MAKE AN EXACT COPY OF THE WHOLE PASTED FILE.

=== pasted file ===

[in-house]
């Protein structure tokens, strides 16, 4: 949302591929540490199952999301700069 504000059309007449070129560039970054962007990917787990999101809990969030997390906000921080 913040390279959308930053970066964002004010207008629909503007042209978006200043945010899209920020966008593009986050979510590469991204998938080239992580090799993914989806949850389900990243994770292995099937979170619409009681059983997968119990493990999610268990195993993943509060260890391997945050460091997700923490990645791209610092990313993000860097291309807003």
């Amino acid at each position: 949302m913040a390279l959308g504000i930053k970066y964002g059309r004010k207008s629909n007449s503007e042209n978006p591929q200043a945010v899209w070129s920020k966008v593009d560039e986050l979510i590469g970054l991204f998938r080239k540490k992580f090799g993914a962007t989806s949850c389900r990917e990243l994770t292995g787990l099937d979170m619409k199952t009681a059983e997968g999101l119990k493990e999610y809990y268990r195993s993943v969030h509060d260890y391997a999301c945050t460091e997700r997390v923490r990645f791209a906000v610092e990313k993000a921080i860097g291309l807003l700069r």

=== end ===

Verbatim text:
[in-house]
């Protein structure tokens, strides 16, 4: 949302591929540490199952999301700069 504000059309007449070129560039970054962007990917787990999101809990969030997390906000921080 913040390279959308930053970066964002004010207008629909503007042209978006200043945010899209920020966008593009986050979510590469991204998938080239992580090799993914989806949850389900990243994770292995099937979170619409009681059983997968119990493990999610268990195993993943509060260890391997945050460091997700923490990645791209610092990313993000860097291309807003």
């Amino acid at each position: 949302m913040a390279l959308g504000i930053k970066y964002g059309r004010k207008s629909n007449s503007e042209n978006p591929q200043a945010v899209w070129s920020k966008v593009d560039e986050l979510i590469g970054l991204f998938r080239k540490k992580f090799g993914a962007t989806s949850c389900r990917e990243l994770t292995g787990l099937d979170m619409k199952t009681a059983e997968g999101l119990k493990e999610y809990y268990r195993s993943v969030h509060d260890y391997a999301c945050t460091e997700r997390v923490r990645f791209a906000v610092e990313k993000a921080i860097g291309l807003l700069r």